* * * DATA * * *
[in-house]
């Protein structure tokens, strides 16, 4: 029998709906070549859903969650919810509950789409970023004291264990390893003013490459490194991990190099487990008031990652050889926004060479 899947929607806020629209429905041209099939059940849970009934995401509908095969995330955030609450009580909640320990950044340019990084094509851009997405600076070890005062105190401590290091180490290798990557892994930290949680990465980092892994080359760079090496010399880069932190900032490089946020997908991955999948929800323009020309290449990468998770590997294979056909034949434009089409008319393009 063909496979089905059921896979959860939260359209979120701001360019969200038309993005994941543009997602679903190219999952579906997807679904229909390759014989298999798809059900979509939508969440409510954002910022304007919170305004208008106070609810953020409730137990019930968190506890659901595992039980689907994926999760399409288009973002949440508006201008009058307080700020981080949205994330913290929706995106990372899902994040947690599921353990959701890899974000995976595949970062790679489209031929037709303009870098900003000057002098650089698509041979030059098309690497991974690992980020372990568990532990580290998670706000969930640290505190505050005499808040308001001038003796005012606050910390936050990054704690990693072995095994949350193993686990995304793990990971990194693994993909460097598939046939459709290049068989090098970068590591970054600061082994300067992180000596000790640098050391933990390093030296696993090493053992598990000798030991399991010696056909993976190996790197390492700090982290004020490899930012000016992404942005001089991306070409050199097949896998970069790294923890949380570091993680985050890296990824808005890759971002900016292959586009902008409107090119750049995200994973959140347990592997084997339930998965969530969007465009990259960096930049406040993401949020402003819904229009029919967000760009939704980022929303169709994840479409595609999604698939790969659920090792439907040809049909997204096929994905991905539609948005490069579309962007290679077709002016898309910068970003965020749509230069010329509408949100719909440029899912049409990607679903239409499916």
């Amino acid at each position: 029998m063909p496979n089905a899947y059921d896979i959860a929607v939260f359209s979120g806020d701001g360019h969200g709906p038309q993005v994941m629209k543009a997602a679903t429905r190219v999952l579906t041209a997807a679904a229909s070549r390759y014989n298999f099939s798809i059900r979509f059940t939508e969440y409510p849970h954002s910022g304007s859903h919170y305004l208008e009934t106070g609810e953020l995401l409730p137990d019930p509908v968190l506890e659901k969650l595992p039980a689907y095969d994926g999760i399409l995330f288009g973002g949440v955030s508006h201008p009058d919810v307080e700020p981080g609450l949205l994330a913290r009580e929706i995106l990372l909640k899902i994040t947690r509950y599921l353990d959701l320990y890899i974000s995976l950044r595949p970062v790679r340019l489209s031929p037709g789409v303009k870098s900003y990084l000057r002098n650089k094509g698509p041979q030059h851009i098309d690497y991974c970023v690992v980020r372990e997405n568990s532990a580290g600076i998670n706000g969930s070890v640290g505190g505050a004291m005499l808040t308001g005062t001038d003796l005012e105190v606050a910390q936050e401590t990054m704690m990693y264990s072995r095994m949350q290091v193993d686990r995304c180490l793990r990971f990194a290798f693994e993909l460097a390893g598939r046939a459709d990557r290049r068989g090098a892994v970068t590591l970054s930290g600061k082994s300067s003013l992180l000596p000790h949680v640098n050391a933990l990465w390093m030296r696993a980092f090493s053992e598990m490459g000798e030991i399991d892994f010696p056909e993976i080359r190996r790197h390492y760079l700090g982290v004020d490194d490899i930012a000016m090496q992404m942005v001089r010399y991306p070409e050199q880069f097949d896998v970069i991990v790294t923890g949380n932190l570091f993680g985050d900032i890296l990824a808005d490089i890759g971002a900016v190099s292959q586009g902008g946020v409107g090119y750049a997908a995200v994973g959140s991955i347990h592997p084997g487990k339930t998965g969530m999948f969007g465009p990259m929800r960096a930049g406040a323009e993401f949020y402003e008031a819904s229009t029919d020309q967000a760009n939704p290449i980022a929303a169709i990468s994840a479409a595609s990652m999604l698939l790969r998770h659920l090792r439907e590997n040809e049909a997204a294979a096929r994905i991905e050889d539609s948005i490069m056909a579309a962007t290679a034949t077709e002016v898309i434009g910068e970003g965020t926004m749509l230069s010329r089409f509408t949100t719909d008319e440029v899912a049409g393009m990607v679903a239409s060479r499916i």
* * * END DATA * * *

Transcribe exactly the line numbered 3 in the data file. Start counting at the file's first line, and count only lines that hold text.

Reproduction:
């Amino acid at each position: 029998m063909p496979n089905a899947y059921d896979i959860a929607v939260f359209s979120g806020d701001g360019h969200g709906p038309q993005v994941m629209k543009a997602a679903t429905r190219v999952l579906t041209a997807a679904a229909s070549r390759y014989n298999f099939s798809i059900r979509f059940t939508e969440y409510p849970h954002s910022g304007s859903h919170y305004l208008e009934t106070g609810e953020l995401l409730p137990d019930p509908v968190l506890e659901k969650l595992p039980a689907y095969d994926g999760i399409l995330f288009g973002g949440v955030s508006h201008p009058d919810v307080e700020p981080g609450l949205l994330a913290r009580e929706i995106l990372l909640k899902i994040t947690r509950y599921l353990d959701l320990y890899i974000s995976l950044r595949p970062v790679r340019l489209s031929p037709g789409v303009k870098s900003y990084l000057r002098n650089k094509g698509p041979q030059h851009i098309d690497y991974c970023v690992v980020r372990e997405n568990s532990a580290g600076i998670n706000g969930s070890v640290g505190g505050a004291m005499l808040t308001g005062t001038d003796l005012e105190v606050a910390q936050e401590t990054m704690m990693y264990s072995r095994m949350q290091v193993d686990r995304c180490l793990r990971f990194a290798f693994e993909l460097a390893g598939r046939a459709d990557r290049r068989g090098a892994v970068t590591l970054s930290g600061k082994s300067s003013l992180l000596p000790h949680v640098n050391a933990l990465w390093m030296r696993a980092f090493s053992e598990m490459g000798e030991i399991d892994f010696p056909e993976i080359r190996r790197h390492y760079l700090g982290v004020d490194d490899i930012a000016m090496q992404m942005v001089r010399y991306p070409e050199q880069f097949d896998v970069i991990v790294t923890g949380n932190l570091f993680g985050d900032i890296l990824a808005d490089i890759g971002a900016v190099s292959q586009g902008g946020v409107g090119y750049a997908a995200v994973g959140s991955i347990h592997p084997g487990k339930t998965g969530m999948f969007g465009p990259m929800r960096a930049g406040a323009e993401f949020y402003e008031a819904s229009t029919d020309q967000a760009n939704p290449i980022a929303a169709i990468s994840a479409a595609s990652m999604l698939l790969r998770h659920l090792r439907e590997n040809e049909a997204a294979a096929r994905i991905e050889d539609s948005i490069m056909a579309a962007t290679a034949t077709e002016v898309i434009g910068e970003g965020t926004m749509l230069s010329r089409f509408t949100t719909d008319e440029v899912a049409g393009m990607v679903a239409s060479r499916i």